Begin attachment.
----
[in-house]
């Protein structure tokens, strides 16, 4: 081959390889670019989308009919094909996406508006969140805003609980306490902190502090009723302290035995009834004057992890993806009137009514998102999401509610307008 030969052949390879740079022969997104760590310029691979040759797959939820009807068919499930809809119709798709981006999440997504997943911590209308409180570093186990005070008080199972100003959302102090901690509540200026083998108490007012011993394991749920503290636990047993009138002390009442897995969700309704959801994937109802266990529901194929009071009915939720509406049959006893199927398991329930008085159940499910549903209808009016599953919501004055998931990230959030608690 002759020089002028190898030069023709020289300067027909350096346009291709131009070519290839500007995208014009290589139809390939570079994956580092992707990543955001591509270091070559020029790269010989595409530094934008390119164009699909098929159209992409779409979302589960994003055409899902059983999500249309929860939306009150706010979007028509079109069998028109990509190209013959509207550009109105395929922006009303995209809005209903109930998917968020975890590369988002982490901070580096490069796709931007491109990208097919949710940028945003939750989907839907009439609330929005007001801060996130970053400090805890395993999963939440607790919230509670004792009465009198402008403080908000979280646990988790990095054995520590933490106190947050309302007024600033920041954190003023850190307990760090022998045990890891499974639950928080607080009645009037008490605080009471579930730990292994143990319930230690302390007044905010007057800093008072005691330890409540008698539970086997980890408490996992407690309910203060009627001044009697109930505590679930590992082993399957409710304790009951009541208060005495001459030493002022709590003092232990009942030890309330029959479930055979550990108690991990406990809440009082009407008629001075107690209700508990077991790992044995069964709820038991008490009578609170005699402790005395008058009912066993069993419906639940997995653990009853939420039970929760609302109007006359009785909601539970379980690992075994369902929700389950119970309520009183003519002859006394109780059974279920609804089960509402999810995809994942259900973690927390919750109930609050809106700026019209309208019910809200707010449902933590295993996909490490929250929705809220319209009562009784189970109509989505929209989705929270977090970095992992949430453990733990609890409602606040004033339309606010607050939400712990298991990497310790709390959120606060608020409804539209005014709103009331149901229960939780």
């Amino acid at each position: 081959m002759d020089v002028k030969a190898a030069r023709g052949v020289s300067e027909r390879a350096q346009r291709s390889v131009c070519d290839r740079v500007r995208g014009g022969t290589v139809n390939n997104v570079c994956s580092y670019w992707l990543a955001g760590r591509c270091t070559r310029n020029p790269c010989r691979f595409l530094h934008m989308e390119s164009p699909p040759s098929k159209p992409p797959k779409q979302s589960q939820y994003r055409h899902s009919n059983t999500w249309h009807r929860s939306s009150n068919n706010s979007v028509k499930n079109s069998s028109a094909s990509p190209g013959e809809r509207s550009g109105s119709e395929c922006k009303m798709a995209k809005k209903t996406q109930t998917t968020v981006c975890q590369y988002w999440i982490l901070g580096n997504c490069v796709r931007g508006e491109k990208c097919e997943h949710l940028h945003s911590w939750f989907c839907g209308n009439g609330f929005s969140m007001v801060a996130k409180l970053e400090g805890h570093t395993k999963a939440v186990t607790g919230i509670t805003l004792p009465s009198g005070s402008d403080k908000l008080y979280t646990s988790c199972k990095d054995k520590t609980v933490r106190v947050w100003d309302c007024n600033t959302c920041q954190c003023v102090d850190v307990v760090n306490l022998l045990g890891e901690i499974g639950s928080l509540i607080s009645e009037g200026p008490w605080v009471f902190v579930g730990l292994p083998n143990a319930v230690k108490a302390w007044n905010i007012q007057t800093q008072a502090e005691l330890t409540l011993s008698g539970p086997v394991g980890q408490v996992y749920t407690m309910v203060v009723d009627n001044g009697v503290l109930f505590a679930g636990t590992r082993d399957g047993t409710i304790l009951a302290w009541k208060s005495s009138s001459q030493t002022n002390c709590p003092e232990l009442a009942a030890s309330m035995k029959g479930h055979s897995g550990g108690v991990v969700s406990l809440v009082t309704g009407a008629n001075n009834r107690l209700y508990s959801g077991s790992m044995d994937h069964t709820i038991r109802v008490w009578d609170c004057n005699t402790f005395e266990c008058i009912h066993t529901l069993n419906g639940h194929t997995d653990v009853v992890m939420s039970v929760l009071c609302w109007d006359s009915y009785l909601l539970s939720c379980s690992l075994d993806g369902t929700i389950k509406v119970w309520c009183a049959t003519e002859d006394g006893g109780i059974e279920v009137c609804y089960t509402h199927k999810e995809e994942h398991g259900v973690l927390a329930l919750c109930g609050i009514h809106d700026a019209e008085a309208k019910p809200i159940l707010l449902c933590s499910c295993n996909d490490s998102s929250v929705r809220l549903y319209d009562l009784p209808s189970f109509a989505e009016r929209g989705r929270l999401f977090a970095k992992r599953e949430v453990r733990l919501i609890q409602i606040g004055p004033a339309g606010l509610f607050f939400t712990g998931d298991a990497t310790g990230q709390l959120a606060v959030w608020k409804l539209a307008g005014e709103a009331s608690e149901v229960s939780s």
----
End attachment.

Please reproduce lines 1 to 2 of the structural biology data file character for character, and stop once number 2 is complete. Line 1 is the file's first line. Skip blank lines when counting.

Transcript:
[in-house]
């Protein structure tokens, strides 16, 4: 081959390889670019989308009919094909996406508006969140805003609980306490902190502090009723302290035995009834004057992890993806009137009514998102999401509610307008 030969052949390879740079022969997104760590310029691979040759797959939820009807068919499930809809119709798709981006999440997504997943911590209308409180570093186990005070008080199972100003959302102090901690509540200026083998108490007012011993394991749920503290636990047993009138002390009442897995969700309704959801994937109802266990529901194929009071009915939720509406049959006893199927398991329930008085159940499910549903209808009016599953919501004055998931990230959030608690 002759020089002028190898030069023709020289300067027909350096346009291709131009070519290839500007995208014009290589139809390939570079994956580092992707990543955001591509270091070559020029790269010989595409530094934008390119164009699909098929159209992409779409979302589960994003055409899902059983999500249309929860939306009150706010979007028509079109069998028109990509190209013959509207550009109105395929922006009303995209809005209903109930998917968020975890590369988002982490901070580096490069796709931007491109990208097919949710940028945003939750989907839907009439609330929005007001801060996130970053400090805890395993999963939440607790919230509670004792009465009198402008403080908000979280646990988790990095054995520590933490106190947050309302007024600033920041954190003023850190307990760090022998045990890891499974639950928080607080009645009037008490605080009471579930730990292994143990319930230690302390007044905010007057800093008072005691330890409540008698539970086997980890408490996992407690309910203060009627001044009697109930505590679930590992082993399957409710304790009951009541208060005495001459030493002022709590003092232990009942030890309330029959479930055979550990108690991990406990809440009082009407008629001075107690209700508990077991790992044995069964709820038991008490009578609170005699402790005395008058009912066993069993419906639940997995653990009853939420039970929760609302109007006359009785909601539970379980690992075994369902929700389950119970309520009183003519002859006394109780059974279920609804089960509402999810995809994942259900973690927390919750109930609050809106700026019209309208019910809200707010449902933590295993996909490490929250929705809220319209009562009784189970109509989505929209989705929270977090970095992992949430453990733990609890409602606040004033339309606010607050939400712990298991990497310790709390959120606060608020409804539209005014709103009331149901229960939780």